MuSing is a Java-based "evolver" for rhythm patterns and loops. The user loads a set of beats, then MuSing transforms them into new beats. The concept sounds simple enough, but MuSing doesn't simply perform a random shuffle of a beat's elements. A good drum part balances repeated patterns against organic variants of those patterns, and that's the job MuSing sets out to do.

The program succeeds at its primary task, i.e. creating new patterns with clearly audible similarities and variations between generated versions. The task is non-trivial, but MuSing is no mere toy. These organic variations are highly desirable when the recordist is designing convincing drum parts, and MuSing will tirelessly and continuously evolve a beat pattern (though not in realtime) until the user is satisfied with the results and saves the new beat pattern as a MIDI file or a WAV or AIFF soundfile.

Figure 3: MuSing (MIDI version)

MuSing comes in two versions in a single package. One flavor works with MIDI data, the other works with audio files, but both work with the same unusual GUI (Figure 3). In fact, the interface is straightforward and efficient. Five beat patterns occupy the upper hemisphere of the "life-preserver" circle, with three processing icons in the lower half. Just select a pattern and click on the Evolve key (the symbol at the bottom of the circle) to start reconstructing your beats. Save your work by clicking on the Save key (the symbol at the bottom left of the circle).

The remaining key activates the New Generation switch. This key replaces the current pattern set with a new set of sounds and grooves (which can include your own soundfiles) for further beat mangling and manipulation via MuSing's Evolve function. The process is fast and easy to learn, and you can quickly create large libraries of related beats.

The rest of MuSing's unique GUI includes a Play All Beats control and a Settings dialog (Figure 4) for configuring tempo, time signature, drum selection, and mutation parameters. Tooltips help is on by default, and HTML help is included with the package, so you should be up to speed with the program in only a little time.

Figure 4: Musing's Settings panel

I tested the demos for both versions of the program. Alas, only the MIDI version worked for me. I used the same Java (1.6), the same distro and hardware for each version, but I got no sound from the audio version. The program reported no errors, and it's possible that I missed some aspect of its audio output configuration.

Musing is priced at $24.95US for the bundled audio and MIDI versions. I consider the cost a fair price for such a specialized program, and I encourage all aspiring beatmeisters to check out the MuSing demos. They can be downloaded from the MuSing Web site, complete with example sounds and beat patterns to get you started quickly as possible.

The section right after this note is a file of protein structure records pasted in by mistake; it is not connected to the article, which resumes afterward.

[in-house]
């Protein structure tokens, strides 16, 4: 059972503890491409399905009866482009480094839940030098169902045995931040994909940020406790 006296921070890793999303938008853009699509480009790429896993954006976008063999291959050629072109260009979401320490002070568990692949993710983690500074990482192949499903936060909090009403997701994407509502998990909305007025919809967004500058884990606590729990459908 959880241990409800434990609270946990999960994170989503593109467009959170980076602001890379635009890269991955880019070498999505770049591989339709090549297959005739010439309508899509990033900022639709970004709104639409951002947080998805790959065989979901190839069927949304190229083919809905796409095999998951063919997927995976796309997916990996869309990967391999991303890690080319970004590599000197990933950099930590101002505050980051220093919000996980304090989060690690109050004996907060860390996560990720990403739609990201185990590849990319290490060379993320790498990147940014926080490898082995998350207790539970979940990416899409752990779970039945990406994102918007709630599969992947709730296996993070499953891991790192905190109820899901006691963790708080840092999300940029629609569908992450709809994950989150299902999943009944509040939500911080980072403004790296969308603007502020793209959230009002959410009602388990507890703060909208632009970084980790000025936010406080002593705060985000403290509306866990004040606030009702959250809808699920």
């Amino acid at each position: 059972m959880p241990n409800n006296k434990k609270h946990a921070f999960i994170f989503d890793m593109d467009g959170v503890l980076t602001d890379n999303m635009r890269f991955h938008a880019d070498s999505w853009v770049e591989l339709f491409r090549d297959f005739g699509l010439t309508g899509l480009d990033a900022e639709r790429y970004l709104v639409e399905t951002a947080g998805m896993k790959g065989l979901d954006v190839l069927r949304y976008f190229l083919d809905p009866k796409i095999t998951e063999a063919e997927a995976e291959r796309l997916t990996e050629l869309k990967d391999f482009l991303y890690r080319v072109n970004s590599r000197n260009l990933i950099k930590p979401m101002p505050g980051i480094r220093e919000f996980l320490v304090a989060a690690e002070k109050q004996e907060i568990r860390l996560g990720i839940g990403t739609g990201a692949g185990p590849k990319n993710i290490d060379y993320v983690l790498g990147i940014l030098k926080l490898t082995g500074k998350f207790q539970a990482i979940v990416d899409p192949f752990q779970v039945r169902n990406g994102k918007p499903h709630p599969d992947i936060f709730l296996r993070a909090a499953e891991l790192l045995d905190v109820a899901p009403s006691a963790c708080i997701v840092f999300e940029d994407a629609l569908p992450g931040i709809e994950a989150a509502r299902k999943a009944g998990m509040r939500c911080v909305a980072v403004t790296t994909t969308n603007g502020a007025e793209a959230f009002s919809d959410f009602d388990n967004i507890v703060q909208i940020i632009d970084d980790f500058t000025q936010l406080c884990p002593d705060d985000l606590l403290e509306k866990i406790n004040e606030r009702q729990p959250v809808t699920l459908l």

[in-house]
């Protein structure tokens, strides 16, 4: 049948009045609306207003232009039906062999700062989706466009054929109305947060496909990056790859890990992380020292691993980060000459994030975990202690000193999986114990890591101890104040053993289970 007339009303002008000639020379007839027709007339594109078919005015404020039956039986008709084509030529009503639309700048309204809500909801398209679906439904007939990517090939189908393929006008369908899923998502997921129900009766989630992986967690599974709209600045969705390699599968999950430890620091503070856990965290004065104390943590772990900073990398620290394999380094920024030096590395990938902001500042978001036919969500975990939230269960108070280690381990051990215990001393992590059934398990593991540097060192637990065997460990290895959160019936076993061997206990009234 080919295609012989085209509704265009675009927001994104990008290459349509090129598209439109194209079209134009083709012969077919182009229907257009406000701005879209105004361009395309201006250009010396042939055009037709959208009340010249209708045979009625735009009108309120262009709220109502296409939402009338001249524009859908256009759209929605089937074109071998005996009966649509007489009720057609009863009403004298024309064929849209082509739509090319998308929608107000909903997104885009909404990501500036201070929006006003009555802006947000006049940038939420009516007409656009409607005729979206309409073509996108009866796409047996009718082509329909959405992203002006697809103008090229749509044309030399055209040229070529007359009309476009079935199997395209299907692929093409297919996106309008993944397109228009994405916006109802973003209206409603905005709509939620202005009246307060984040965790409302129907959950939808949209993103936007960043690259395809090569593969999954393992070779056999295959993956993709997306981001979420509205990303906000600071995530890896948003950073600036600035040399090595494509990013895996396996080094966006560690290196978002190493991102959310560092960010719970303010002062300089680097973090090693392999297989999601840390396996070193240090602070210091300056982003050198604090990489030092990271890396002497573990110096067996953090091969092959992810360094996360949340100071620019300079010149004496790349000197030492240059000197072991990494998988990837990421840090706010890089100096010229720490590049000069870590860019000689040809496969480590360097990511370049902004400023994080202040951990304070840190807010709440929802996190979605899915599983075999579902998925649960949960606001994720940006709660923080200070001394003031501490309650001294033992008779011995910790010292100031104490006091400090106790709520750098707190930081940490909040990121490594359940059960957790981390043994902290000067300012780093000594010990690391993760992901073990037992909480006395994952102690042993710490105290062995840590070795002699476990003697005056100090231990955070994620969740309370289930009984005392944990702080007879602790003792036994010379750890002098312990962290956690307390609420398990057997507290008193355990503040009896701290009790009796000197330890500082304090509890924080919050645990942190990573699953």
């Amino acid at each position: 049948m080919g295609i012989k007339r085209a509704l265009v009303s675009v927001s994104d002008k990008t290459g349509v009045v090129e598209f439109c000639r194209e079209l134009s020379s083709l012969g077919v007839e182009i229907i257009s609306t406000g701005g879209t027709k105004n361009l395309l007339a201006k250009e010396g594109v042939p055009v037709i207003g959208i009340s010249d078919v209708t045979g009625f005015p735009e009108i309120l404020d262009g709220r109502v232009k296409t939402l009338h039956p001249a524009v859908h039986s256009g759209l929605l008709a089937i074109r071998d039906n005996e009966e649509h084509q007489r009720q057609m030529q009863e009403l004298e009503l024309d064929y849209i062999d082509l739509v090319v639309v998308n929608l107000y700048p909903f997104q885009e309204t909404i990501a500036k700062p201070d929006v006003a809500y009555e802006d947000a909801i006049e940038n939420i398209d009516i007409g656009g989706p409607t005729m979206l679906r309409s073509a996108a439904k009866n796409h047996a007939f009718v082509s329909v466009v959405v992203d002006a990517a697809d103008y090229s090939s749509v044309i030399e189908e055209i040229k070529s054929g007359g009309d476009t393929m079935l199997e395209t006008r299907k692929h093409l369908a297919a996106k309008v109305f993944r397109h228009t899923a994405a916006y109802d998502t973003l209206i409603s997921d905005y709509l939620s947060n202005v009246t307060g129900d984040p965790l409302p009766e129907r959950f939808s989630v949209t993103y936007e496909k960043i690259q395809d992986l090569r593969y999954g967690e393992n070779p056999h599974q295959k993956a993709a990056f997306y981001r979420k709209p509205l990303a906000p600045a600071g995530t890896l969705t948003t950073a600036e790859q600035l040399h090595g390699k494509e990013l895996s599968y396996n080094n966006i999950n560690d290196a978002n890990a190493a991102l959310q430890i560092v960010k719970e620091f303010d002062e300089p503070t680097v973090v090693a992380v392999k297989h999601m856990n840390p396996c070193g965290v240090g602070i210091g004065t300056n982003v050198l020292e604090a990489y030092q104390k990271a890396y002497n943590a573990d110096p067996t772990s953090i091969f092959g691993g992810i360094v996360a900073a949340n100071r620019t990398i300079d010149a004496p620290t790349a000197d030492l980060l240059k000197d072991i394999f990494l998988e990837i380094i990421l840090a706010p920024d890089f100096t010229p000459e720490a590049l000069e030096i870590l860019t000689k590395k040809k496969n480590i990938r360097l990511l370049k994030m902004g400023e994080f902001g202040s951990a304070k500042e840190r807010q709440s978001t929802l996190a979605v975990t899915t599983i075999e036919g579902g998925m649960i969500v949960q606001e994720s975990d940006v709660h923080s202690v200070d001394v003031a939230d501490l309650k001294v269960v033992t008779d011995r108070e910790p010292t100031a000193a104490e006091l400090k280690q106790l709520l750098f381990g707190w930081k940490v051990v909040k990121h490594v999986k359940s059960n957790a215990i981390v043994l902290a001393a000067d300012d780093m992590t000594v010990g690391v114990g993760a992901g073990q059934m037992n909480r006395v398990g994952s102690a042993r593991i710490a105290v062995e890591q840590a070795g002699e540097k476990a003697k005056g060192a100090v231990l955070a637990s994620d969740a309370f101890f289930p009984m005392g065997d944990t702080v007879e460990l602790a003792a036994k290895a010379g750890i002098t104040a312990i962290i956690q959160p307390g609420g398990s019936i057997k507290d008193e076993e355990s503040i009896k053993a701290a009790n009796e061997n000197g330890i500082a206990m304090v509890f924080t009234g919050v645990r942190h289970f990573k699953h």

EnergyXT2 (or eXT2 as it's popularly known) is hardly a niche-filler. This program is a full-grown audio/MIDI sequencer with a wealth of tools and utilities for digital music and sound production, including notable features such as high-quality pitch and time compression/expansion, built-in synths and samplers, and support for native Linux VSTs. eXT2 is a mature program (I tested version 2.0) aimed squarely at the desktop composition market, and it is indeed an impressive product.

Figure 5: energyXT2

eXT2's features list compares favorably to sequencers such as Cubase or Rosegarden, and the interested reader can get a quick overview of those features on the eXT2 Specs page. Its overall design breaks down into six major components: the audio/MIDI sequencer, an editor for eXT2's synths and sampler, a drum track/editor, a powerful and flexible mixer, a helpful resource browser, and a unique "modular" page in which you can construct audio synthesis and processing chains from the various supported plugins (internal, LADSPA, native Linux VST). And just to be perfectly clear: The Linux version of eXT2 does not support native Windows VST plugins (i.e. in their native DLL format), the VST plugins supported by eXT2 for Linux have been recompiled in a native Linux format (e.g.

eXT2 sells for $75US. That price gets the buyer a dual license for both the Windows and Linux versions, unlimited personal installations, and free updates. If you'd like to try before you buy, a demo is available with all features intact except for the Save function. By the way, eXT2 also has a lively community presence on the KVR-Audio site, a major site for VST and other plugin and host developers and users. Check it out to see how its users feel about energyXT2.

The Competition

I compared these programs with freely available equivalents where possible. Alas, Transcribe! doesn't really have a competitor, though Chris Cannam's Sonic Visualiser and the outstanding CLAM project provide similar tools. MuSing goes toe-to-toe with Ollie Glass's Breakage, though I suspect that new users will likely find MuSing easier to use initially. EnergyXT2 definitely faces stiff competition from Rosegarden and MusE, and the potential user will have to decide if its unique features are compelling enough to separate the user from his or her money.


The second and final part of this article will look at more commercial sound and music applications for Linux, including a digital signal analysis/processing application, a music programming language based on Java, a Linux distribution optimized for multimedia, and some programs marketed with Wine compatibility listed as a feature. I'll also consider service and support contracts and the subscription model as a commercial aspect of free software development. Meanwhile, check out the demos for the products listed here, have some fun, and try to make a new groove or two for this wacky world's dancing feet.